Divorce doesn't just hurt the adults – it hurts your little ones too. Whether the divorce is a separation from hell, or an amicable one, your kids are sure to be affected by it, and often in unpredictable ways.
Luckily, you can have a lot of impact on how your children perceive your separation. Here are a few tips on what to do to get your kids through divorce as easily and painlessly as possible.
Don't dump your baggage on them
Kids are tougher than they seem, and especially in times of crisis. They can take a lot on themselves and can be a real source of support once you and your partner are separated. However, they're human, just like us, and they'll break if you dump too much of your baggage on them.
Kids see the separation, and they see that their parents are unhappy. However, if you keep pressuring them with your emotions, they'll start to reflect your state of mind, as they won't know what to do. This can have a varied psychological impact on children and, in the worst-case scenario, grow overly rebellious, cold and uncaring toward you. To prevent that, keep your hardship for yourself as long as you can, seek professional help, or help from a friend until the separation is finished.
Don't drag the children in the middle
Unfortunately, we see these things often when it comes to marital disputes, even in functional families. The parents start fighting among themselves, then bring children in the middle, forcing them to pick sides. They'll say things like "Look what your mother/father did/made me do" and "Your mother/father is the reason things are like this" and similar quips that make children confused, anxious and scared.
This is something to be avoided at all costs. Your problem is with your partner, and you're divorcing them, not your children. This is an adult matter, so leave them out of it, as the kids might come to resent you very quickly if you put them in situations like these.
Keep a civil tongue
Do NOT badmouth your partner. The worst thing you can do when you're divorcing or have already divorced is to talk badly about your partner in front of your children. Yes, you might achieve the desired effect and estrange your kids from your partner, but kids grow up, they grow wiser and smarter every year. Soon, they'll see through your lies, resentment and spite, and they'll resent you even more for exacerbating facts or straight up fabricating them.
Talk to your kids
Communication is key, and not knowing how to talk to your kids about divorce can have a huge impact on their understanding of it. If you do not communicate with your children about the divorce and about their feelings tied to it, they will start feeling alienated from you. Children tend to bottle up their feelings so as not to upset you, as they see you're already hurting, and those feelings can lead to negative behaviour. This is why you need to keep open about the process and allow your kids to express their feelings and thoughts about the separation. Do not judge their feelings, simply listen and explain the situation. And don't try to sugar-coat the separation – tell them straight how it is, they'll definitely feel like you're holding out on them.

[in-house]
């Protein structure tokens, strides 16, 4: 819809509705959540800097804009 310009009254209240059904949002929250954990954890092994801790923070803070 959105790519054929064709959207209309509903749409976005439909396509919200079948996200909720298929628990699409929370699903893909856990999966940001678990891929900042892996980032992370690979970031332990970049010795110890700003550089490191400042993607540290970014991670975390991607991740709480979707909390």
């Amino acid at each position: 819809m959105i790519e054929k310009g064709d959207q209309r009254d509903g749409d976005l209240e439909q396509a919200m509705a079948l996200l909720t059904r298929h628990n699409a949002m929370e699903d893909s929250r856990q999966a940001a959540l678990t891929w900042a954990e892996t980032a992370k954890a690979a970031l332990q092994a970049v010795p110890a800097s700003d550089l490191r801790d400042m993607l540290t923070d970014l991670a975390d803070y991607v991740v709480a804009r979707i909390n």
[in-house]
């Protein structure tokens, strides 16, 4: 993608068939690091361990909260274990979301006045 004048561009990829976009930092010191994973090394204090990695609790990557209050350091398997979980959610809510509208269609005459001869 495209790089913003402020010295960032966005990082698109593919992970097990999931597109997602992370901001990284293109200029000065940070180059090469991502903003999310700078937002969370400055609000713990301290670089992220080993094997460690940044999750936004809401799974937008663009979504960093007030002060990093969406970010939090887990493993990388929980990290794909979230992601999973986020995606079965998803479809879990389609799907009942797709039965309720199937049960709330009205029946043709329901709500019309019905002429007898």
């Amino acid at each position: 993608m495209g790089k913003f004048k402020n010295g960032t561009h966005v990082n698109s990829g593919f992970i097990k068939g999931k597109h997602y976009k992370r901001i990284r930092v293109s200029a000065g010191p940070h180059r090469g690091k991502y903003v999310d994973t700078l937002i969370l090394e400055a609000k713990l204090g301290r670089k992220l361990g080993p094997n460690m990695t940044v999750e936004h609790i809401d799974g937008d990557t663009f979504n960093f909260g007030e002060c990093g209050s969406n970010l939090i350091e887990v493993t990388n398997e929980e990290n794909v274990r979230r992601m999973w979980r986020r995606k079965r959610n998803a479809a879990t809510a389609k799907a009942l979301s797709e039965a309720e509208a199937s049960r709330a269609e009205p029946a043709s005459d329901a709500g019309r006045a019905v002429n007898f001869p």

Be cool, collected, calm and kind
So often we see separations where partners are extremely hostile to one another. Indeed, the divorce can bring out the worst in people, as they lash out due to feeling anguished and betrayed. However, these feelings will reflect on your children, and they'll become even more confused and scared.
One thing to remember, though kids see a lot, they don't see everything and they don't understand everything about their parents. Your children might think your differences aren't as big as they seem, and that they're no ground for a separation, and cannot grasp the entirety of the situation. Seeing their Mum and Dad at each other's throats all of a sudden will no doubt scare and confuse them. So, if you're going through a divorce, try to be as civil and as kind as humanly possible, or the sake of your children, if not for the sake of your partner.
Your kids' needs come first
Let's face it – joint custody is sometimes impossible to achieve. When going through a separation, you must put your kids' needs first, rather than claiming them out of spite or out of love. If you're moving away, if your spouse is moving away, if you don't have the financial means to support them, if your spouse doesn't have the means to support them, if your relationship was rock to begin with, you might need to relinquish some of the custody or take up more responsibilities. If seeing your kids every other weekend is what'll work best for the children, then try to set your personal feelings aside, and take the deal. Taking your children out of their school and away from their friends just so you can have them more around will have more adverse effects than positive ones.
Finally, when facing a separation, it's always best to hire a lawyer. Hiring a professional firm, like Doolan Wagner Family Lawyers, will not only help your transition, but it will ensure your children's best interests are taken into accounts as well. Divorce attorneys not only help with litigation and mediation, but they'll look out for your children and family as well, and they'll make sure that both you and them get the best treatment possible.
All in all, a divorce is a stressful situation for both adults and children. However, there are many ways to mitigate the impact it has on your kids, and on yourself. Remember, a little kindness and open communication channels will come a long way in resolving the difficulties that arise from separation.